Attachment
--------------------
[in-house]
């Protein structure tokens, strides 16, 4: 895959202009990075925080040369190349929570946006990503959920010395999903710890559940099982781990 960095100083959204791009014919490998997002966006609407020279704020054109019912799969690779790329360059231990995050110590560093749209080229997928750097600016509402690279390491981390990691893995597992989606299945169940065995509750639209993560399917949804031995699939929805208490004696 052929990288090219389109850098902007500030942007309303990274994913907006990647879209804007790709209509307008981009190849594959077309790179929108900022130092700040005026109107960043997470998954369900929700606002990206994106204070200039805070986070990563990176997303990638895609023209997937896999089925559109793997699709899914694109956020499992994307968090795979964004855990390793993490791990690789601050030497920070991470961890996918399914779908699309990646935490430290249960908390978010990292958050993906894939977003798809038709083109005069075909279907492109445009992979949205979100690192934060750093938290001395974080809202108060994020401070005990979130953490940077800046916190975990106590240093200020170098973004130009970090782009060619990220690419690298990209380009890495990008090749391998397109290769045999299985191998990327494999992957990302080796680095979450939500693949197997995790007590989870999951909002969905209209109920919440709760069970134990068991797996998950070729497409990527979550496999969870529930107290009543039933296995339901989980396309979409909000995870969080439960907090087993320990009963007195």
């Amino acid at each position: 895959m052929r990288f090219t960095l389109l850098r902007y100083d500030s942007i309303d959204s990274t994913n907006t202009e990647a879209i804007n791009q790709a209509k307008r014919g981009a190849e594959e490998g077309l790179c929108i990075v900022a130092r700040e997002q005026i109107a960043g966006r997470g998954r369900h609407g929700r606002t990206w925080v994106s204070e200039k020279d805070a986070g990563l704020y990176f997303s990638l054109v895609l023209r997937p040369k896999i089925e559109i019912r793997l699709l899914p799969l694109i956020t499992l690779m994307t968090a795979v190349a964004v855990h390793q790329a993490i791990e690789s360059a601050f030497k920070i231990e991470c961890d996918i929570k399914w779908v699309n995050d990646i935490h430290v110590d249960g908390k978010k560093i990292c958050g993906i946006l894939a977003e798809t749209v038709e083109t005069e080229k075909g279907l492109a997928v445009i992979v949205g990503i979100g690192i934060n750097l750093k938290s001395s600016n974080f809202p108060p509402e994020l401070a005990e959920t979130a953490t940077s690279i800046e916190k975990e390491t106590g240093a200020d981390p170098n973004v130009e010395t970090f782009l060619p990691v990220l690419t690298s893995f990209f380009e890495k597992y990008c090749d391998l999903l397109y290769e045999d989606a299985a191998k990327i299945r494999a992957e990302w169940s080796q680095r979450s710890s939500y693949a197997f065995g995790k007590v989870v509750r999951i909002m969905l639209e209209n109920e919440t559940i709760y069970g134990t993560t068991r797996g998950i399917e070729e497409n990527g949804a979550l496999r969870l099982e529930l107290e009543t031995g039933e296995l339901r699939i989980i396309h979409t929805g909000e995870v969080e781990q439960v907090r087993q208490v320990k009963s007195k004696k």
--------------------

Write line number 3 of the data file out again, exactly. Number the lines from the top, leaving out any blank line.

């Amino acid at each position: 895959m052929r990288f090219t960095l389109l850098r902007y100083d500030s942007i309303d959204s990274t994913n907006t202009e990647a879209i804007n791009q790709a209509k307008r014919g981009a190849e594959e490998g077309l790179c929108i990075v900022a130092r700040e997002q005026i109107a960043g966006r997470g998954r369900h609407g929700r606002t990206w925080v994106s204070e200039k020279d805070a986070g990563l704020y990176f997303s990638l054109v895609l023209r997937p040369k896999i089925e559109i019912r793997l699709l899914p799969l694109i956020t499992l690779m994307t968090a795979v190349a964004v855990h390793q790329a993490i791990e690789s360059a601050f030497k920070i231990e991470c961890d996918i929570k399914w779908v699309n995050d990646i935490h430290v110590d249960g908390k978010k560093i990292c958050g993906i946006l894939a977003e798809t749209v038709e083109t005069e080229k075909g279907l492109a997928v445009i992979v949205g990503i979100g690192i934060n750097l750093k938290s001395s600016n974080f809202p108060p509402e994020l401070a005990e959920t979130a953490t940077s690279i800046e916190k975990e390491t106590g240093a200020d981390p170098n973004v130009e010395t970090f782009l060619p990691v990220l690419t690298s893995f990209f380009e890495k597992y990008c090749d391998l999903l397109y290769e045999d989606a299985a191998k990327i299945r494999a992957e990302w169940s080796q680095r979450s710890s939500y693949a197997f065995g995790k007590v989870v509750r999951i909002m969905l639209e209209n109920e919440t559940i709760y069970g134990t993560t068991r797996g998950i399917e070729e497409n990527g949804a979550l496999r969870l099982e529930l107290e009543t031995g039933e296995l339901r699939i989980i396309h979409t929805g909000e995870v969080e781990q439960v907090r087993q208490v320990k009963s007195k004696k």